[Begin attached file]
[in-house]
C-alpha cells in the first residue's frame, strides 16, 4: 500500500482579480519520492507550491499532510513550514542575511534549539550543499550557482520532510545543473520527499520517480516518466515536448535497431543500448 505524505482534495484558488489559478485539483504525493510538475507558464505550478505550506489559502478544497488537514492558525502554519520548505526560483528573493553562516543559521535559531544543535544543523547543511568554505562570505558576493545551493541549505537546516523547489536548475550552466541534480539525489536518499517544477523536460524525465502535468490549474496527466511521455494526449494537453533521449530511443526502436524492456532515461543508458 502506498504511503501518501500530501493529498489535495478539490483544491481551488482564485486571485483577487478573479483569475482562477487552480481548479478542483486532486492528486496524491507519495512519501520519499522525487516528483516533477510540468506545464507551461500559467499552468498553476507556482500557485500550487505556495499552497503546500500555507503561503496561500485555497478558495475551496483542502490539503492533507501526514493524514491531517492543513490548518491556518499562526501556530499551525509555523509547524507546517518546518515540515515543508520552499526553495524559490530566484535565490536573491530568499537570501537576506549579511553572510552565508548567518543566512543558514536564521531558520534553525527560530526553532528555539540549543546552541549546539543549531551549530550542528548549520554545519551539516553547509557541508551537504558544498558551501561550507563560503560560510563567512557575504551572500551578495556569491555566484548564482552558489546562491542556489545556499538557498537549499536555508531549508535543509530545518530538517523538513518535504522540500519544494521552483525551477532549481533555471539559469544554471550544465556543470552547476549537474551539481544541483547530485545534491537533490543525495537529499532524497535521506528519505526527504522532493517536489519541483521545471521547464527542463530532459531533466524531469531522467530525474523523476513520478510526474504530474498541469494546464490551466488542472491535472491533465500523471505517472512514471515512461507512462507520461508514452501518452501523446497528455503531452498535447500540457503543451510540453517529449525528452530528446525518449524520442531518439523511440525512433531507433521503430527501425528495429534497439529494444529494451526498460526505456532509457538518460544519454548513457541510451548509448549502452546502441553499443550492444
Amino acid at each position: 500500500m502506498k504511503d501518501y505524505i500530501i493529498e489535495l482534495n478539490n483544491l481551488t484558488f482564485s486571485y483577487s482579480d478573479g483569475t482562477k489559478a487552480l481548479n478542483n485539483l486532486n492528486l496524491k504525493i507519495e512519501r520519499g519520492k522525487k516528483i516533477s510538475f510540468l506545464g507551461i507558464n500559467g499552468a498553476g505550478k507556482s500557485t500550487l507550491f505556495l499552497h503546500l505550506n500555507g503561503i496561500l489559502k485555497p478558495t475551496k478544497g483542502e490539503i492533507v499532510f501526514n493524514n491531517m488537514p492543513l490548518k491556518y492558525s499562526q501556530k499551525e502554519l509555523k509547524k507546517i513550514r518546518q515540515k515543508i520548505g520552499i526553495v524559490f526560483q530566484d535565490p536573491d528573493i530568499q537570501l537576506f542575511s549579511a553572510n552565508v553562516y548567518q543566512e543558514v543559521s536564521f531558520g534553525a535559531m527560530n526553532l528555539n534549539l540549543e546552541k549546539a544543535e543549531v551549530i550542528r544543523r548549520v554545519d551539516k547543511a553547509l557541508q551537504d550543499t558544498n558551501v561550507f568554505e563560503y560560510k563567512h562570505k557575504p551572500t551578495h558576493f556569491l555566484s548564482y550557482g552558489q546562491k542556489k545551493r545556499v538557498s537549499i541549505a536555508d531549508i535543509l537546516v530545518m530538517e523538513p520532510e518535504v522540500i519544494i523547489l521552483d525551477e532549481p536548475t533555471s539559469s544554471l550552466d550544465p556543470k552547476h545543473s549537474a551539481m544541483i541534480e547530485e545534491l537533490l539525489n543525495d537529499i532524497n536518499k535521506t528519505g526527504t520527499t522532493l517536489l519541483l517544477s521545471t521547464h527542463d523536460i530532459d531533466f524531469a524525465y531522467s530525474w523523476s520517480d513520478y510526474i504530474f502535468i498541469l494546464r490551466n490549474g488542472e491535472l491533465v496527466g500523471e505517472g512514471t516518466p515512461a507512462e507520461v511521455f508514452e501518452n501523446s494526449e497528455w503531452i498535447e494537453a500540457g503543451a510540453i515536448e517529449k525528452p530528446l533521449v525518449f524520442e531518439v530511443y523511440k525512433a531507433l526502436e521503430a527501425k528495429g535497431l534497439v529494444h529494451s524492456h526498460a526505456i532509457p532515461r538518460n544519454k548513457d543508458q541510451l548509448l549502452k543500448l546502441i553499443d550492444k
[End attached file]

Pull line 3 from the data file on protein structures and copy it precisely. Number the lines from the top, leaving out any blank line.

Amino acid at each position: 500500500m502506498k504511503d501518501y505524505i500530501i493529498e489535495l482534495n478539490n483544491l481551488t484558488f482564485s486571485y483577487s482579480d478573479g483569475t482562477k489559478a487552480l481548479n478542483n485539483l486532486n492528486l496524491k504525493i507519495e512519501r520519499g519520492k522525487k516528483i516533477s510538475f510540468l506545464g507551461i507558464n500559467g499552468a498553476g505550478k507556482s500557485t500550487l507550491f505556495l499552497h503546500l505550506n500555507g503561503i496561500l489559502k485555497p478558495t475551496k478544497g483542502e490539503i492533507v499532510f501526514n493524514n491531517m488537514p492543513l490548518k491556518y492558525s499562526q501556530k499551525e502554519l509555523k509547524k507546517i513550514r518546518q515540515k515543508i520548505g520552499i526553495v524559490f526560483q530566484d535565490p536573491d528573493i530568499q537570501l537576506f542575511s549579511a553572510n552565508v553562516y548567518q543566512e543558514v543559521s536564521f531558520g534553525a535559531m527560530n526553532l528555539n534549539l540549543e546552541k549546539a544543535e543549531v551549530i550542528r544543523r548549520v554545519d551539516k547543511a553547509l557541508q551537504d550543499t558544498n558551501v561550507f568554505e563560503y560560510k563567512h562570505k557575504p551572500t551578495h558576493f556569491l555566484s548564482y550557482g552558489q546562491k542556489k545551493r545556499v538557498s537549499i541549505a536555508d531549508i535543509l537546516v530545518m530538517e523538513p520532510e518535504v522540500i519544494i523547489l521552483d525551477e532549481p536548475t533555471s539559469s544554471l550552466d550544465p556543470k552547476h545543473s549537474a551539481m544541483i541534480e547530485e545534491l537533490l539525489n543525495d537529499i532524497n536518499k535521506t528519505g526527504t520527499t522532493l517536489l519541483l517544477s521545471t521547464h527542463d523536460i530532459d531533466f524531469a524525465y531522467s530525474w523523476s520517480d513520478y510526474i504530474f502535468i498541469l494546464r490551466n490549474g488542472e491535472l491533465v496527466g500523471e505517472g512514471t516518466p515512461a507512462e507520461v511521455f508514452e501518452n501523446s494526449e497528455w503531452i498535447e494537453a500540457g503543451a510540453i515536448e517529449k525528452p530528446l533521449v525518449f524520442e531518439v530511443y523511440k525512433a531507433l526502436e521503430a527501425k528495429g535497431l534497439v529494444h529494451s524492456h526498460a526505456i532509457p532515461r538518460n544519454k548513457d543508458q541510451l548509448l549502452k543500448l546502441i553499443d550492444k